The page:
As shown in FIG. 1, the wrap member comprises a sheet-like flexible body 5 having an object-embracing or inner face 7, and an opposite or outer face 8. In length, the body 5 is dimensioned to accommodate the object to which it is to be applied as a sheath, while in width the body 5 is dimensioned to effect as snug a wrapping engagement as desired about the object. By having the body 5 not only flexible but also resilient or elastic and slightly narrower than the circumference of the object to be wrapped, the body can be stretched into the wrapped position whereby to maintain a snug, tight, non-slip engagement with the elongated object to which applied.
Desirably, the wrap member is made from a material.
which can be easily and economically manufactured by an extrusion process. Suitable materials for this purpose comprise vinyl, polyethylene or other thermoplastic materials or compositions which will provide the desired results as to flexibility, resilience or elasticity, coloration, opaqueness, transparency, chemical resistance, resistance to oxidation, temperature compatibility, permeability or impermeability, and like desirable characteristics. The body 5 may be of whatever thickness or gauge desired or suitable for the intended purpose. It may be initially [flat as shown in FIG. 1 or pre-bent or curved either or both transversely and longitudinally.
Means are provided for circumferentially enclosing and self-retainingly securing the Wrap member on and about an elongated object 9, whatever its nature may be, such as a cable, tube or the like. To this end, the opposite longitudinal edges on the body 5 are arranged to be brought together in edge-to-edge joint abutment when the body is wrapped about the object 9 and with the object-embracing face 7 backed in coplanar relation against the object at both sides of the joint, as shown in FIG. 3. Complementary fastener or plastic zipper interlocking means are provided on the respective longitudinal margins of the body 5 adjacent to said longitudinal edges and situated on the outer face 8. On one longitudinal margin a plurality, herein two, interlock hooks 10 and 11 are provided integral in one piece with the body 5 and projecting from the face 8 adjacent to and along the one edge. As shown, the hooks are spaced from one another in parallel relation with their book heads and protruding teeth surfaces turned away from the adjacent edge and with the back of the hook 10 aligned with the edge. Respective planar engaging hook teeth surfaces '12 are in respective oblique parallel planes which intersect the plane of the surface 8.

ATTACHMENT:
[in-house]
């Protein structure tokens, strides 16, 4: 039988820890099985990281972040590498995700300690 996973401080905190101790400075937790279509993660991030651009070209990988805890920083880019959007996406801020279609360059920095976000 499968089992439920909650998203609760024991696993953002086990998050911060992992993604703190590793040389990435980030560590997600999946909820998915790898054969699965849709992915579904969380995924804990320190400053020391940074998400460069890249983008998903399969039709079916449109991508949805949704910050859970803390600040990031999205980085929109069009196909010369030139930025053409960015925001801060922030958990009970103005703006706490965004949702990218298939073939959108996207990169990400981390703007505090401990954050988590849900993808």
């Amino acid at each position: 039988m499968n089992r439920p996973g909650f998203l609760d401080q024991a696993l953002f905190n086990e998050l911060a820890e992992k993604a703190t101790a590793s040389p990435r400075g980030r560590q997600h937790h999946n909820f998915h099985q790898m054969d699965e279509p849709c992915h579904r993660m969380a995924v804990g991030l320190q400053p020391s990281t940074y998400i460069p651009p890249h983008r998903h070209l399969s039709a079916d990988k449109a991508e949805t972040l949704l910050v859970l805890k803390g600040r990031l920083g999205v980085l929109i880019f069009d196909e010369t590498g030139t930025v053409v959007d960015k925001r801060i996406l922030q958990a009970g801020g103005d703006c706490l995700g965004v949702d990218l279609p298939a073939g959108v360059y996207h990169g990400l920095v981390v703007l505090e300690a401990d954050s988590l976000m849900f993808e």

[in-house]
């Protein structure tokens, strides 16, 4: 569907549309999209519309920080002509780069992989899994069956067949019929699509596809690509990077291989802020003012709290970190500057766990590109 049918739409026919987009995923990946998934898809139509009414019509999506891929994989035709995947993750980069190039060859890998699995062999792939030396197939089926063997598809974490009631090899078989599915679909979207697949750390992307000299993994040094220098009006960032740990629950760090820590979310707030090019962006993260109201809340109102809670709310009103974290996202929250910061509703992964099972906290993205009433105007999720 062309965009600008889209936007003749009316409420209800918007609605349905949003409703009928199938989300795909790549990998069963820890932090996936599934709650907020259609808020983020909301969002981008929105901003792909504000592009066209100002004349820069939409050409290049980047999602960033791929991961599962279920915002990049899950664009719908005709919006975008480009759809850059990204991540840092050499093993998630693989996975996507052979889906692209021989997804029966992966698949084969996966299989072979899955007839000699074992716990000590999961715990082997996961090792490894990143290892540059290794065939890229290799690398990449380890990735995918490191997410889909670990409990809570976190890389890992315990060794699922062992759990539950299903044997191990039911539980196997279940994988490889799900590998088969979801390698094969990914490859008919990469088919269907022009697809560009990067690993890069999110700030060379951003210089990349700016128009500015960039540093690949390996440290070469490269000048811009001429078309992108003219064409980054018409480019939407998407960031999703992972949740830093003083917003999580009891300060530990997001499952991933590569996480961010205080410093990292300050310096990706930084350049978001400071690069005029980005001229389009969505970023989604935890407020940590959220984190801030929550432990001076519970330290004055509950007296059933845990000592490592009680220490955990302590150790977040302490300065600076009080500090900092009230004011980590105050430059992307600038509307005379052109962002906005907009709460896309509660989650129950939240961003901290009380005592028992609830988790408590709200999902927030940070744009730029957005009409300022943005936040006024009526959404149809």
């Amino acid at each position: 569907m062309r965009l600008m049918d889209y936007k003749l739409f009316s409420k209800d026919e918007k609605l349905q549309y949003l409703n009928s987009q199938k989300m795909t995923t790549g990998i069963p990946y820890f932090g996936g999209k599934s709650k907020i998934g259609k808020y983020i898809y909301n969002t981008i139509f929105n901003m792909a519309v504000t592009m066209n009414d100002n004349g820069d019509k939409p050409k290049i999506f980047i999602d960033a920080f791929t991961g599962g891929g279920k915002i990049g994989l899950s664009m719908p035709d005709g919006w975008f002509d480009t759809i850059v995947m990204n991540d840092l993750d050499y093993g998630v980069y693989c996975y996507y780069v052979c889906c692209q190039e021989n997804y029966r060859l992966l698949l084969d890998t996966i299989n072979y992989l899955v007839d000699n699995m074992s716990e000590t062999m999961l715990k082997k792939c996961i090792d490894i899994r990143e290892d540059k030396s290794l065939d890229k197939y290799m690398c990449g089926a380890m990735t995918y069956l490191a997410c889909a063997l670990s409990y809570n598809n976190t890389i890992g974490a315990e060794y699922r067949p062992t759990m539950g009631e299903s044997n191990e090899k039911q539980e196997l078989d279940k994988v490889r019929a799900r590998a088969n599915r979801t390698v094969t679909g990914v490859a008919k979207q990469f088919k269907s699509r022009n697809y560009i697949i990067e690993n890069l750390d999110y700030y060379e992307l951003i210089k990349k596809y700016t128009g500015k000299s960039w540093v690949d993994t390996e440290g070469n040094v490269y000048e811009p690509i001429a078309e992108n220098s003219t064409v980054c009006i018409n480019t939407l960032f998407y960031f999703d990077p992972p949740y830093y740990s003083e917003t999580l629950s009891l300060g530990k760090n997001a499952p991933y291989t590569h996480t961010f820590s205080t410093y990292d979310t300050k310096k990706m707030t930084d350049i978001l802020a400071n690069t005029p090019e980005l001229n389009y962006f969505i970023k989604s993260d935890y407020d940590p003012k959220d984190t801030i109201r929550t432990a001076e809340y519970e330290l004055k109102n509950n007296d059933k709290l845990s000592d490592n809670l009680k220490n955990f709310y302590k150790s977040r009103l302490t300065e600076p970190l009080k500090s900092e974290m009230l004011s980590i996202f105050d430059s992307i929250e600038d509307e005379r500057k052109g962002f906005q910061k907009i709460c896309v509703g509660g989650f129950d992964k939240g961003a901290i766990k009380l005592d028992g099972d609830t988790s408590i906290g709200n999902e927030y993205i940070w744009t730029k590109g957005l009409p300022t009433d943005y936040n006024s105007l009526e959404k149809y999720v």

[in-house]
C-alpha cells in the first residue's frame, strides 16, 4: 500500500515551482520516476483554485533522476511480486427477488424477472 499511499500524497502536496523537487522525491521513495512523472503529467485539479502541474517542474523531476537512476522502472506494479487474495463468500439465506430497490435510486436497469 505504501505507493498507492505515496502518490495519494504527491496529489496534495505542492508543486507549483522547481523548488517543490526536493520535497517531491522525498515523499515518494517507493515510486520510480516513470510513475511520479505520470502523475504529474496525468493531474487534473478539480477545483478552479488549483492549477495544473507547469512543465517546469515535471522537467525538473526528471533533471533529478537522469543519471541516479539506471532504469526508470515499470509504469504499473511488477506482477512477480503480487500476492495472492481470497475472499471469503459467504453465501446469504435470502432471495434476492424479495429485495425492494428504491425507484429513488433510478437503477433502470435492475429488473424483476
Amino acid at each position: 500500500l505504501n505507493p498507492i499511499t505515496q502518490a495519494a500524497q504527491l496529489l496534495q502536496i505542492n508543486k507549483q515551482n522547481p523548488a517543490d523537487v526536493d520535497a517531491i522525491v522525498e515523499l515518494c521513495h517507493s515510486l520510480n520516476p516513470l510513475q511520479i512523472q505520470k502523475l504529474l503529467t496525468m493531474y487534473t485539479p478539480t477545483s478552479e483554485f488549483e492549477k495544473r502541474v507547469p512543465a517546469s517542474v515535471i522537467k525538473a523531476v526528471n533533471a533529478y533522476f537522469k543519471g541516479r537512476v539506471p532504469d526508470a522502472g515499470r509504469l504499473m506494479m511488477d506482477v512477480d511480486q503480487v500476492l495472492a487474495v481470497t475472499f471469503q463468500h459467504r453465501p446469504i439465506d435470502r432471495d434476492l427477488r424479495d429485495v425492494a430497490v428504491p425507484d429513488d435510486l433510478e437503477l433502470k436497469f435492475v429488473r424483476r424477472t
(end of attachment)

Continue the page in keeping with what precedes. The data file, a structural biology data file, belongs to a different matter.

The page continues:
On the other longitudinal margin a complementary interlock structure is provided that is integral with and connected to the face 8 by a web flange or shoulder 13 extending in a plane generally normal to such face 8 and adjacent to the second edge of the body 5 to which it is attached. Extending integrally from the outer end of the flange or shoulder 13 and beyond the second edge in a direction away therefrom so as to enable the overspaced parallel interlock hooks 15 and 17 projecting generally toward the plane of the face 8 and complementary toand interlockingly engageable with. the hooks 10 and 11, respectively. 'Planar engaging hook teeth surfaces 18. on the hooks 15 and 17are complementary to and interengageable with the teeth surfaces 12. As will be observed, each of the interlock structures has recesses shapedcomplementary to and receptive of the respective hooks of the other of the structures so as to provide a substantially snug interlock relationship in the fastened assembly. 'Further, it will be noted that the connecting flange or shoulder 13 is of a width to offset the hooks 15 and 17 relative to the inner face 7 of the body sufficiently to compensate adequately for the thickness of the body 5 underlying the heads of the hooks and 11 so that in the interlocked condition of the fastener not only will the edges of the body be brought together in edge-to-edge joint abutment, but the object-embracing face 7 is backed in coplanar relation against the object 9 at both sides of the joint. This relationship has plural advantages, not the least of which is that it makes possible a tight fit of the wrap member around the object with which it is being assembled so that the fastener is closed by utilizing the surface of the object 9 being sheathed or wrapped as a bottom, base or anvil against which pressure can be exerted to snap the resiliently yieldable fastener hooks into interlocking assembly. For example, as shown in FIG. 2 a slider 19 which does not have any customary separating wedge or bottom plate is adapted to effect the fastener closing in cooperation with the object 9. For this purpose, the slider has a slider track channel groove 20 for the outwardly projecting interlock structure and a complementary slider track channel groove 21 for the outwardly offset but inwardly projecting complementary interlock structure. These grooves converge to draw the interlock structures toward one another and into the fas tened superimposed relation as the slider is run longitudinally along the object 9. This function is made possible by circumferentially opposite longitudinal shoulder surfaces 22 and 23 engageable with sides of the slider groove 20 and shoulder surfaces 25 and 27 engageable with the sides of the slider groove 21. In this manner the interlock structure containing hooks 10 and 11 is guided by the track surfaces of the groove 20 toward and into convergence with the other interlock structure containing hooks and 17, which in turn is guided by the track surfaces of the groove 21 so that with the required pressure, the hooks 15 and 17 can be interlocked with the hooks 10 and 11 which are bottomed against the object 9 through the underlying marginal portion of the body 5. The arrangement is such that the heads of the hooks 15 and 17 are moved across the heads of the hooks 10 and 11, respectively, and the hooks 15 and 17 are then pressed inwardly until by mutual resilient flexing the teeth surface portions of the hook heads move past one another and snap into mutually interlocking relation, and in this instance permanent, sealing wrap-maintaining fastener locked engagement.